• Liberty Ford on November 12, 2020 at 09:57

      IMHO, your answer that you’re trying to follow Jesus has probably been an unexpected blessing to the one who asks. You’re both asking “how?” Room for some fellowship there!

      • SusanMarie on November 12, 2020 at 13:57

        Interesting… I never thought of it that way. I hope you’re right, because that’s the only answer I have!

  6. Joanne Wilson on February 3, 2018 at 08:58

    Br Keith, I have come to look forward to your messages. Still a novice in Centering Prayer I continue to appreciate it is the practice not the content that yields gracefilled fruit. It is like entering a foreign country that I now see my last 20 years of a practice of lectio divina have been calling me toward…a paradox from words to wordlessness. Loved your 2nd to last paragraph.

  7. Jennifer on October 18, 2015 at 11:23

    Thank you for describing so well what I often feel in my journey of faith. I went through a phase several years ago where I was very much interested in progressive theology. I can sum that all up in a quote from one of the books I read, attributed–I think–to a Native American tribal elder in introducing a story of his people: “Now I don’t know if it this is exactly how it happened, but I know that this story is true . . . “. Today, I don’t feel the need to read about theology, as important as that is. I feel the need to read the Word. As the Psalmist says: “My soul thirsts for God, for the living God; where can I go to meet with God?” I hope that as I continue this journey with God, He will show how to share more of His love with others.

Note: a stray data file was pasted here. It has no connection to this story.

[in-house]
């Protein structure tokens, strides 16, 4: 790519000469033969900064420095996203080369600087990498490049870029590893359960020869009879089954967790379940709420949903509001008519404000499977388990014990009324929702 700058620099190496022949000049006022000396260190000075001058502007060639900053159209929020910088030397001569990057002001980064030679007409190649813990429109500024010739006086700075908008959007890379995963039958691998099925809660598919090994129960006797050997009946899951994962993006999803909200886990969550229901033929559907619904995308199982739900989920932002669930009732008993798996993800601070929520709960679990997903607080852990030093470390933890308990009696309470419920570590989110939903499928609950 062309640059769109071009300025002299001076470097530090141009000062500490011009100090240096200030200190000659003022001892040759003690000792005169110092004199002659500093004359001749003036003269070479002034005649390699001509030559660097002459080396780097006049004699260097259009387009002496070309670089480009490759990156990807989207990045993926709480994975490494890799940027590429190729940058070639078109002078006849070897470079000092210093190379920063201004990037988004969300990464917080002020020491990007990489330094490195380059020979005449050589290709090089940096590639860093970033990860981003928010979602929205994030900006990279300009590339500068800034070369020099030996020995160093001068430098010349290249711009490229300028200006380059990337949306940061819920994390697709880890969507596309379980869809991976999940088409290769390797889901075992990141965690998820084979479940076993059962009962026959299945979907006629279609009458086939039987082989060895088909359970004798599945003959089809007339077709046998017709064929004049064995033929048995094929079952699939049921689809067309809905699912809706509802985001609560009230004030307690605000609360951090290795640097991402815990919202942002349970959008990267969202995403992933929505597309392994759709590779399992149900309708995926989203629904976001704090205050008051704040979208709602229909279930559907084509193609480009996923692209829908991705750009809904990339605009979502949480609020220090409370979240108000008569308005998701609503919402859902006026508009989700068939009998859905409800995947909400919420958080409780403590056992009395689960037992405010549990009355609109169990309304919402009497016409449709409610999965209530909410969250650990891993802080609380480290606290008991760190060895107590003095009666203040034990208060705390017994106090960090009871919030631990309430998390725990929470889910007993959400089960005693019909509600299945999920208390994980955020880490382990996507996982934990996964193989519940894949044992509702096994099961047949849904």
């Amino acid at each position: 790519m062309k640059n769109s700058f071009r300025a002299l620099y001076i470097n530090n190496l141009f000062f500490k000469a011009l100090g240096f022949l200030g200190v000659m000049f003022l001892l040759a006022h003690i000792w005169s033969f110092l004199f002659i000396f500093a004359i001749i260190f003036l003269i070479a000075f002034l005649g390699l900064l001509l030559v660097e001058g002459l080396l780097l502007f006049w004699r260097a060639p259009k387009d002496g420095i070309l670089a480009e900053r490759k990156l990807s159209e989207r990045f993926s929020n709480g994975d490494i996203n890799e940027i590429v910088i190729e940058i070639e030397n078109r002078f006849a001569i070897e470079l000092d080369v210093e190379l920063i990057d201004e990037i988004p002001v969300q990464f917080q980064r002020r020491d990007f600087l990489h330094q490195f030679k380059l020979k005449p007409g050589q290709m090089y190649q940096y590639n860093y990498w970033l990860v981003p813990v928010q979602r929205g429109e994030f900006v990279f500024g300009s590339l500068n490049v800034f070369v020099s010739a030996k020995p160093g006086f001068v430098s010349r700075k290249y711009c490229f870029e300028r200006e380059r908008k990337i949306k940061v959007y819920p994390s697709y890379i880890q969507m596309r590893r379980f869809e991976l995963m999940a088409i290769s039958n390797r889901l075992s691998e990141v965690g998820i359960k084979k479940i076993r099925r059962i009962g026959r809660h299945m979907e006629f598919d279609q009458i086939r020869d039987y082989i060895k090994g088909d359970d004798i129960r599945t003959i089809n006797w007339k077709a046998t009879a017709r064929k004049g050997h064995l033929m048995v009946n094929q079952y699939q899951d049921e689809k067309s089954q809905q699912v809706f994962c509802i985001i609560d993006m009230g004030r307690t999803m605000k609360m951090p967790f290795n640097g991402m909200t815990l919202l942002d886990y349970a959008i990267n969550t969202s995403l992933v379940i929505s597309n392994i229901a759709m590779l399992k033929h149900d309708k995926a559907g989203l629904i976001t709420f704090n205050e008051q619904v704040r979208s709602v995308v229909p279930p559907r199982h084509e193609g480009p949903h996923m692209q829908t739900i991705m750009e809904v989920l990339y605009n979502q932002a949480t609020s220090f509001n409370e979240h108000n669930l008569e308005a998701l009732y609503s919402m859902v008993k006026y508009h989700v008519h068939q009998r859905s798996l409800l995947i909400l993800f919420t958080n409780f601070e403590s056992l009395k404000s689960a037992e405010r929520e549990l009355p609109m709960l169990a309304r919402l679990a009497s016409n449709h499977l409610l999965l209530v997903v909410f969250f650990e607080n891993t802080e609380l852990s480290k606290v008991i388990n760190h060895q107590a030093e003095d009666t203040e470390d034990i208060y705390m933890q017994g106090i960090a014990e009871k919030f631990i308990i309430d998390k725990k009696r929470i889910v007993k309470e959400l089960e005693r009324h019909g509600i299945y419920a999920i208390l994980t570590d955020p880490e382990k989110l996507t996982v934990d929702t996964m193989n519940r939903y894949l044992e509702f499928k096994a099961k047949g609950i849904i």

8. Ruth West on October 16, 2015 at 01:15

    Br. Keith, I can see that you have real depth to this message. Thank you. Your last paragraph is echoed in I Corinthians 13. Many years ago I was given that chapter to memorize as penance after confession. I needed it! It still speaks to me.